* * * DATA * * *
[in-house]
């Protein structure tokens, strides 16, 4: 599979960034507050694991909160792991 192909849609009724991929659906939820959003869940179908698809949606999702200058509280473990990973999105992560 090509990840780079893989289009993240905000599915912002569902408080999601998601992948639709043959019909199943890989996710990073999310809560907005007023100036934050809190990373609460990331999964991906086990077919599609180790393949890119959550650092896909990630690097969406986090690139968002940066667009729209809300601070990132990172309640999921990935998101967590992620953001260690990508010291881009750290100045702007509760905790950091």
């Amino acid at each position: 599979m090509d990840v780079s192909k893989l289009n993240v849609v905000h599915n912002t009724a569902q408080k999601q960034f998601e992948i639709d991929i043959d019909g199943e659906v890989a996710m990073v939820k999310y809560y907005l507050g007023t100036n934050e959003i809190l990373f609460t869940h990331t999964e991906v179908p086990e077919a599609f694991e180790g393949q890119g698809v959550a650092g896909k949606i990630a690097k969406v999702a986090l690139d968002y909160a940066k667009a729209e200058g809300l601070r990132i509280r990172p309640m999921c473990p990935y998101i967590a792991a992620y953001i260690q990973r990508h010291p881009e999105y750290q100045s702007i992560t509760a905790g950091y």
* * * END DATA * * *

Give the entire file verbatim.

[in-house]
């Protein structure tokens, strides 16, 4: 599979960034507050694991909160792991 192909849609009724991929659906939820959003869940179908698809949606999702200058509280473990990973999105992560 090509990840780079893989289009993240905000599915912002569902408080999601998601992948639709043959019909199943890989996710990073999310809560907005007023100036934050809190990373609460990331999964991906086990077919599609180790393949890119959550650092896909990630690097969406986090690139968002940066667009729209809300601070990132990172309640999921990935998101967590992620953001260690990508010291881009750290100045702007509760905790950091």
């Amino acid at each position: 599979m090509d990840v780079s192909k893989l289009n993240v849609v905000h599915n912002t009724a569902q408080k999601q960034f998601e992948i639709d991929i043959d019909g199943e659906v890989a996710m990073v939820k999310y809560y907005l507050g007023t100036n934050e959003i809190l990373f609460t869940h990331t999964e991906v179908p086990e077919a599609f694991e180790g393949q890119g698809v959550a650092g896909k949606i990630a690097k969406v999702a986090l690139d968002y909160a940066k667009a729209e200058g809300l601070r990132i509280r990172p309640m999921c473990p990935y998101i967590a792991a992620y953001i260690q990973r990508h010291p881009e999105y750290q100045s702007i992560t509760a905790g950091y």